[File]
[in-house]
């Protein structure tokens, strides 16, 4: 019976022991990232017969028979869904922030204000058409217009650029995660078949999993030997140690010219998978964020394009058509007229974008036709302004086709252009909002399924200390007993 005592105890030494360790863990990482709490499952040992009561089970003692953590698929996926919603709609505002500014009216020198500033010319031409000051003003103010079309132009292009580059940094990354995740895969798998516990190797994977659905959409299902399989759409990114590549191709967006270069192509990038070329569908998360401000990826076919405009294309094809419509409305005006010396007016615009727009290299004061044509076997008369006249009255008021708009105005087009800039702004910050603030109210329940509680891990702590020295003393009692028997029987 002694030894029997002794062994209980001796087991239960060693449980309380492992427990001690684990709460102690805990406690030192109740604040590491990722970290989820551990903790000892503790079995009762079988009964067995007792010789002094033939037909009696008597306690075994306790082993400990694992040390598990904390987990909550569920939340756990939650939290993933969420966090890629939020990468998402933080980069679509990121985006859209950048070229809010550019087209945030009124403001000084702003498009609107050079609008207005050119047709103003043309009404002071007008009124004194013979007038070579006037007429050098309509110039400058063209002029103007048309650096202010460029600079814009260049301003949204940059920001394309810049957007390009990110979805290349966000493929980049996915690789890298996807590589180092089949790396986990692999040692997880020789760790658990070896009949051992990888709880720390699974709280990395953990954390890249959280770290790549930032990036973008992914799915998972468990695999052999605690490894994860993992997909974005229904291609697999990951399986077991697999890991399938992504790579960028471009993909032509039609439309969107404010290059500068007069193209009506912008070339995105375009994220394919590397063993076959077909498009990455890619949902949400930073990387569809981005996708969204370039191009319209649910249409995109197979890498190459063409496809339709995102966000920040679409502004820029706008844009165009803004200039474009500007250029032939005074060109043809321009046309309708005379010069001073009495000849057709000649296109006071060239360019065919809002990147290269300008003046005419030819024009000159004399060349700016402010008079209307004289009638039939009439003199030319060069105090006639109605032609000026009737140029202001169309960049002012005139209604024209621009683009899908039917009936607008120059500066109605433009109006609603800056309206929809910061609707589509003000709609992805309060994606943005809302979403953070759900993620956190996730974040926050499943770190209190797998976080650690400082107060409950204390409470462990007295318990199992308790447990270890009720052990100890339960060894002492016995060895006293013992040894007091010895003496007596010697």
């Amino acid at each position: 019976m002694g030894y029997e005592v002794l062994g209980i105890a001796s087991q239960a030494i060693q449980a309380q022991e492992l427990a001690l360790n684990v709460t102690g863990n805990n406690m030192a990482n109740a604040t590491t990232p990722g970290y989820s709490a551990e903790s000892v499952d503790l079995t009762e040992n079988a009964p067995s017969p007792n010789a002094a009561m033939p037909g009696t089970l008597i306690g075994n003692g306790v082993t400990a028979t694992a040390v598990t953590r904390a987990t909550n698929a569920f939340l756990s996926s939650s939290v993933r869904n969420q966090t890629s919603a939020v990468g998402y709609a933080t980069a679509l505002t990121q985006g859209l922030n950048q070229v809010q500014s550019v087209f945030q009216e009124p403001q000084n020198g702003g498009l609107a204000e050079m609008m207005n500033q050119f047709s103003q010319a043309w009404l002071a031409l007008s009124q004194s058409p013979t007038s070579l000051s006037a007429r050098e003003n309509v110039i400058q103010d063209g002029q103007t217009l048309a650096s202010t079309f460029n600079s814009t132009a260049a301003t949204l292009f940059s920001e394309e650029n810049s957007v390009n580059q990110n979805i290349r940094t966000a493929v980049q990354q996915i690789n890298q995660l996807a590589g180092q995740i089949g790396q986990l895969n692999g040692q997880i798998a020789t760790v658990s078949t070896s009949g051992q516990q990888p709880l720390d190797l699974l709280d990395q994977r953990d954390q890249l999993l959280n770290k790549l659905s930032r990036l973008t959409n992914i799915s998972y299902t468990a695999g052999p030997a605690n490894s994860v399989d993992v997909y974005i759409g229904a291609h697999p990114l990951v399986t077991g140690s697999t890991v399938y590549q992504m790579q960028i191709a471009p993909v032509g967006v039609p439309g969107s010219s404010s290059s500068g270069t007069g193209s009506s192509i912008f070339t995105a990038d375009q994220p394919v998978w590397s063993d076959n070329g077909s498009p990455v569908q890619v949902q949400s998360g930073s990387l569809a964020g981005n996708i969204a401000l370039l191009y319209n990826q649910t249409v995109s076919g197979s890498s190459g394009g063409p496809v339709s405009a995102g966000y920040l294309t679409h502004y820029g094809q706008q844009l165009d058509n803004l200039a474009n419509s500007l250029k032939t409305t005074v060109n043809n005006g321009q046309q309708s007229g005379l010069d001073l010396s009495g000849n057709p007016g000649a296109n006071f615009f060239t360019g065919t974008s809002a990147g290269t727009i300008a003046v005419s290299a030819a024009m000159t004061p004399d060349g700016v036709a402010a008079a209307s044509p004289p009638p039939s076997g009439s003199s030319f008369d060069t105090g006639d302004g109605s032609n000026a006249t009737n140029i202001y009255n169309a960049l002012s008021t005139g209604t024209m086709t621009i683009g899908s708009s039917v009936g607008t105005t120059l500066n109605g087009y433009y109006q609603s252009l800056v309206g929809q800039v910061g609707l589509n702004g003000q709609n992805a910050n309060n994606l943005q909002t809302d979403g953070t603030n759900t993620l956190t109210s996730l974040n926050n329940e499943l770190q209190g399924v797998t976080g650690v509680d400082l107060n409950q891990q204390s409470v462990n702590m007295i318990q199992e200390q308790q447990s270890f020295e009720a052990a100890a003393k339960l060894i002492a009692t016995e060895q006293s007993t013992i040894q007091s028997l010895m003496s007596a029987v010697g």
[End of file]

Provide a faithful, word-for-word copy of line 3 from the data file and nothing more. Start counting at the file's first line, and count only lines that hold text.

């Amino acid at each position: 019976m002694g030894y029997e005592v002794l062994g209980i105890a001796s087991q239960a030494i060693q449980a309380q022991e492992l427990a001690l360790n684990v709460t102690g863990n805990n406690m030192a990482n109740a604040t590491t990232p990722g970290y989820s709490a551990e903790s000892v499952d503790l079995t009762e040992n079988a009964p067995s017969p007792n010789a002094a009561m033939p037909g009696t089970l008597i306690g075994n003692g306790v082993t400990a028979t694992a040390v598990t953590r904390a987990t909550n698929a569920f939340l756990s996926s939650s939290v993933r869904n969420q966090t890629s919603a939020v990468g998402y709609a933080t980069a679509l505002t990121q985006g859209l922030n950048q070229v809010q500014s550019v087209f945030q009216e009124p403001q000084n020198g702003g498009l609107a204000e050079m609008m207005n500033q050119f047709s103003q010319a043309w009404l002071a031409l007008s009124q004194s058409p013979t007038s070579l000051s006037a007429r050098e003003n309509v110039i400058q103010d063209g002029q103007t217009l048309a650096s202010t079309f460029n600079s814009t132009a260049a301003t949204l292009f940059s920001e394309e650029n810049s957007v390009n580059q990110n979805i290349r940094t966000a493929v980049q990354q996915i690789n890298q995660l996807a590589g180092q995740i089949g790396q986990l895969n692999g040692q997880i798998a020789t760790v658990s078949t070896s009949g051992q516990q990888p709880l720390d190797l699974l709280d990395q994977r953990d954390q890249l999993l959280n770290k790549l659905s930032r990036l973008t959409n992914i799915s998972y299902t468990a695999g052999p030997a605690n490894s994860v399989d993992v997909y974005i759409g229904a291609h697999p990114l990951v399986t077991g140690s697999t890991v399938y590549q992504m790579q960028i191709a471009p993909v032509g967006v039609p439309g969107s010219s404010s290059s500068g270069t007069g193209s009506s192509i912008f070339t995105a990038d375009q994220p394919v998978w590397s063993d076959n070329g077909s498009p990455v569908q890619v949902q949400s998360g930073s990387l569809a964020g981005n996708i969204a401000l370039l191009y319209n990826q649910t249409v995109s076919g197979s890498s190459g394009g063409p496809v339709s405009a995102g966000y920040l294309t679409h502004y820029g094809q706008q844009l165009d058509n803004l200039a474009n419509s500007l250029k032939t409305t005074v060109n043809n005006g321009q046309q309708s007229g005379l010069d001073l010396s009495g000849n057709p007016g000649a296109n006071f615009f060239t360019g065919t974008s809002a990147g290269t727009i300008a003046v005419s290299a030819a024009m000159t004061p004399d060349g700016v036709a402010a008079a209307s044509p004289p009638p039939s076997g009439s003199s030319f008369d060069t105090g006639d302004g109605s032609n000026a006249t009737n140029i202001y009255n169309a960049l002012s008021t005139g209604t024209m086709t621009i683009g899908s708009s039917v009936g607008t105005t120059l500066n109605g087009y433009y109006q609603s252009l800056v309206g929809q800039v910061g609707l589509n702004g003000q709609n992805a910050n309060n994606l943005q909002t809302d979403g953070t603030n759900t993620l956190t109210s996730l974040n926050n329940e499943l770190q209190g399924v797998t976080g650690v509680d400082l107060n409950q891990q204390s409470v462990n702590m007295i318990q199992e200390q308790q447990s270890f020295e009720a052990a100890a003393k339960l060894i002492a009692t016995e060895q006293s007993t013992i040894q007091s028997l010895m003496s007596a029987v010697g």